June 1, 1936: Execution of “The Schoolgirl Strangler” at Pentridge Prison
Arnold Karl Sodeman, “The Schoolgirl Strangler,” is executed Sodeman’s first known victim was 12-year-old Mena Griffiths, murdered on November 9, 1930. While Mena and her friends played on a playground, Sodeman distracted the other children by giving them money to buy ice cream, then told Mena she was to assist him with an errand. When the friends returned, Mena and Sodeman were gone.
Mena’s body was found two days later. She had been bound, gagged, and strangled to death. During questioning, Sodeman confessed to luring Mena into an empty house and “as soon as we got in I seized her by the throat. I then let her go and she fell to the ground. ... Looking down on her my memory came back and I said, ‘my God, she’s dead. I’ve killed her.’ I stood there wondering what I could do and I must have remembered or read something being about tying people up. So I stripped her, bound her and gagged her with her own clothing, and dragged her into the bathroom and left her.”
Sodeman killed several other girls in this manner: Hazel Wilson (16) on January 10, 1931; Ethel Belshaw (12) on January 1, 1935; and June Rushmer (6) on December 1, 1935.
While working as a road repairman, co-workers joked about seeing Sodeman’s bicycle at the scene of June’s murder. Sodeman lashed out defensively. Because the response was so out of character for Sodeman, his co-workers alerted police. He was taken in for questioning and confessed, though police did not believe his confession until he provided details about the murders not known to the public. He also confessed to intending to murder another girl and a boy, though he realized what he was about to do and stopped himself.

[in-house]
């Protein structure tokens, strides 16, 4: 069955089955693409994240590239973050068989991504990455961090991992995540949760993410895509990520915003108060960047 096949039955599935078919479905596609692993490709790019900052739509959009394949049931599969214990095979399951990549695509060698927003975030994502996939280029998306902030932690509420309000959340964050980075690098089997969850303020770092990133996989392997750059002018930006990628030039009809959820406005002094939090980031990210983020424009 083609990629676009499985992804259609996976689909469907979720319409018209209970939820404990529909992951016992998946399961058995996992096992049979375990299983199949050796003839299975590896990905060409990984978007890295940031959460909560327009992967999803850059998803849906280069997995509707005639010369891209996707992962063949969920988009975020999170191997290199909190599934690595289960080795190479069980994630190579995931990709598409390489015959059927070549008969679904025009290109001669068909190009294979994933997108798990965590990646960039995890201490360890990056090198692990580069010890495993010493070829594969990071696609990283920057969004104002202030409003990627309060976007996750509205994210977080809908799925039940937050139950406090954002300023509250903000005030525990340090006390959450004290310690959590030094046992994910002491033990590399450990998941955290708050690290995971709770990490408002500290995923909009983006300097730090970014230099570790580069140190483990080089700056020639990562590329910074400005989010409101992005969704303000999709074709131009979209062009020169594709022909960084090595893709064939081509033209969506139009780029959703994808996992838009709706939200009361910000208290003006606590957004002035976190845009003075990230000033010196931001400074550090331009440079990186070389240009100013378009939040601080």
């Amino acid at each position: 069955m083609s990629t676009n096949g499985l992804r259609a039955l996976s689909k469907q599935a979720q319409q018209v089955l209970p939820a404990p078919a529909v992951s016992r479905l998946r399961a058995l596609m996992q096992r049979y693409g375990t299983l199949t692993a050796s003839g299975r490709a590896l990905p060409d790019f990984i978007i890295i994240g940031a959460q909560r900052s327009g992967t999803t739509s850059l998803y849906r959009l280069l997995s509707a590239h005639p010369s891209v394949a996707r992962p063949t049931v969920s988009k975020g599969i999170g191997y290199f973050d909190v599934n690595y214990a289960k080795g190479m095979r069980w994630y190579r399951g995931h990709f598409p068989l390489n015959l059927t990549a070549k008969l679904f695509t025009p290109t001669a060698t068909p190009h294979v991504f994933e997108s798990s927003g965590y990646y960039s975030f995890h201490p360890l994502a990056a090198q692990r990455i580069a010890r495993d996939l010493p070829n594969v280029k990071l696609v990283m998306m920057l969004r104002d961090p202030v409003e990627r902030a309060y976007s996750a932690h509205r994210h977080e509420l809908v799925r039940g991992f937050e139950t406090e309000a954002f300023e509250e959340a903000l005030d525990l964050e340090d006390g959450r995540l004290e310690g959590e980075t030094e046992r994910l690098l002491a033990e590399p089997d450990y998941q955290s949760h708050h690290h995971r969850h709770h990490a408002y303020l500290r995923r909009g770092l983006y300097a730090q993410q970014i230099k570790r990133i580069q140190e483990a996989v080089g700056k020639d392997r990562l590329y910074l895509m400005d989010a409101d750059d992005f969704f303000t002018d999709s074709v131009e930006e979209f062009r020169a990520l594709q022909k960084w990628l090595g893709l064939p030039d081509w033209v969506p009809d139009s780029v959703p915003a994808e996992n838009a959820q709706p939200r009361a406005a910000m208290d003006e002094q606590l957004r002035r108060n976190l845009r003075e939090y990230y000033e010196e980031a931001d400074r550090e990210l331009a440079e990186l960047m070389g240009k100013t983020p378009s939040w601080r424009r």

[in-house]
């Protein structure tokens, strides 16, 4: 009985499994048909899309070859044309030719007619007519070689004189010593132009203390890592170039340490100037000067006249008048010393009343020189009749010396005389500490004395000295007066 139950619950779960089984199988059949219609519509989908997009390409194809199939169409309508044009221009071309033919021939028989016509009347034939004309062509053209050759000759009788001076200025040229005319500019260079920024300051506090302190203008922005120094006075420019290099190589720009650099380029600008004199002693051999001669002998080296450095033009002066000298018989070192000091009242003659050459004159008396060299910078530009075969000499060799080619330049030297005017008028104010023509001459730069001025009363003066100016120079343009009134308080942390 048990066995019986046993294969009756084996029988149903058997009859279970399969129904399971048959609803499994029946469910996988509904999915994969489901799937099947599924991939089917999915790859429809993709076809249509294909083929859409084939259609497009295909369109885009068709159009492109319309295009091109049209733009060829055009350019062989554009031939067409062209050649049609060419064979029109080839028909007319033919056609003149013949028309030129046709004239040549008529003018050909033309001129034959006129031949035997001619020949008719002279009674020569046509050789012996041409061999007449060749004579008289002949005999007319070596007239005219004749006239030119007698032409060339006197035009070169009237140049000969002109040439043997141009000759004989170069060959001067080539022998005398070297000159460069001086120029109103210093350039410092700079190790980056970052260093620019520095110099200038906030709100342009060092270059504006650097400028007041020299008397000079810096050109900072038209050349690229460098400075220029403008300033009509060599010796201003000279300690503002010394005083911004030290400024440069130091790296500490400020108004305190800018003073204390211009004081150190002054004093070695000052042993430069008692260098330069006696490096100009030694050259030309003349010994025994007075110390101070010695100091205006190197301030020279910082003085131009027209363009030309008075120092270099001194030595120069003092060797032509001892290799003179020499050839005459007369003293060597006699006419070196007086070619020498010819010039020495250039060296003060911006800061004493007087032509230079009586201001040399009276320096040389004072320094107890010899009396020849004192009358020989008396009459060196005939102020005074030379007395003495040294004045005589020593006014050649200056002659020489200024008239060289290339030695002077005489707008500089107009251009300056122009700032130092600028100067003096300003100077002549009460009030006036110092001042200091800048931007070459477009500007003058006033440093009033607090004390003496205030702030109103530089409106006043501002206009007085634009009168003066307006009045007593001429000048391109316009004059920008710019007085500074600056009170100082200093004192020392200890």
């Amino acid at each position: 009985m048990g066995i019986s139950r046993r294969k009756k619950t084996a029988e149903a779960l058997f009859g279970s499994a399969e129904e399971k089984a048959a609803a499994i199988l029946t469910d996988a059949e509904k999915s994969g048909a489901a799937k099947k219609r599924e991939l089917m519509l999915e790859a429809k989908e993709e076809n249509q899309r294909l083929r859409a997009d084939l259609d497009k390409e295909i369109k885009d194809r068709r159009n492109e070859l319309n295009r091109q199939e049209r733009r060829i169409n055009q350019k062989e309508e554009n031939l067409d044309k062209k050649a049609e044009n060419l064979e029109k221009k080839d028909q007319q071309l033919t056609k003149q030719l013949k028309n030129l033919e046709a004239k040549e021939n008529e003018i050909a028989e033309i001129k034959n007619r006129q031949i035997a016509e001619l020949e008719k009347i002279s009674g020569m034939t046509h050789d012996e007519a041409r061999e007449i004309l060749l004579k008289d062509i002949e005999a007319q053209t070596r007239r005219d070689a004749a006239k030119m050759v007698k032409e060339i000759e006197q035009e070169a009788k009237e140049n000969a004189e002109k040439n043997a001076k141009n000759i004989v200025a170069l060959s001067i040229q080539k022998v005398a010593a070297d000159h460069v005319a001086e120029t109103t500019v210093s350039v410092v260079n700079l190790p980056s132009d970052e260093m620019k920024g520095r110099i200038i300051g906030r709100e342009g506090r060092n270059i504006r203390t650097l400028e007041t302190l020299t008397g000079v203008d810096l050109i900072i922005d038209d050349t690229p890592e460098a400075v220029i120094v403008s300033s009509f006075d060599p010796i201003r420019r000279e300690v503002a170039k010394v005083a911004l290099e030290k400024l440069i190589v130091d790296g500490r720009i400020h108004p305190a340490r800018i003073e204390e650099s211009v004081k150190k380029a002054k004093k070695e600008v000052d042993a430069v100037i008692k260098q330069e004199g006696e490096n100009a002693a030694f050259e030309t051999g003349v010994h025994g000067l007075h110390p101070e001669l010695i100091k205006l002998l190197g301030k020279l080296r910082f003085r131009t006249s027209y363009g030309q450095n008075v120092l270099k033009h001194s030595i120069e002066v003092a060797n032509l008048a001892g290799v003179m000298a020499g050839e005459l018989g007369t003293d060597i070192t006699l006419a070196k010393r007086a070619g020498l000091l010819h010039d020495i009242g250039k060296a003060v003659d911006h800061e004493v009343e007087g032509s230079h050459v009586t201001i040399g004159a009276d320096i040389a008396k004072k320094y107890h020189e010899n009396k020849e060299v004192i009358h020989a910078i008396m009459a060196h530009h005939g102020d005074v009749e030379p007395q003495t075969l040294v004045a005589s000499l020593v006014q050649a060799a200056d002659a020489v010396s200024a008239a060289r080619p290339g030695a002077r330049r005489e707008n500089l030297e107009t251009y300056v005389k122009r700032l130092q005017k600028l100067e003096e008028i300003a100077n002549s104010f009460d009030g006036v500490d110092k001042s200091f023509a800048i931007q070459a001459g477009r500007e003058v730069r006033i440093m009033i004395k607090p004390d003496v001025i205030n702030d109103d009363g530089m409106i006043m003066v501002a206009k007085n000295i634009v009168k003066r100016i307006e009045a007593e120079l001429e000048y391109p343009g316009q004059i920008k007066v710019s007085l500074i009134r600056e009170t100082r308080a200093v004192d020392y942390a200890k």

At trial, his defense team attempted to argue Sodeman was not responsible for his actions because of an “obsessive impulse,” a condition in which a person temporarily loses control due to intoxication. (After his autopsy, he was found to have leptomeningitis, a disease which causes inflammation to the tissue covering the brain and can inhibit certain functions. Alcohol is known to exacerbate this condition, and Sodeman had been intoxicated during each murder as well as the two instances of attempted murder.) The jury did not feel this was a valid excuse and Sodeman was sentenced to death. He was executed by hanging, leaving no final words at Pentridge Prison.
ARTICLE FROM: Today in Horror History Facebook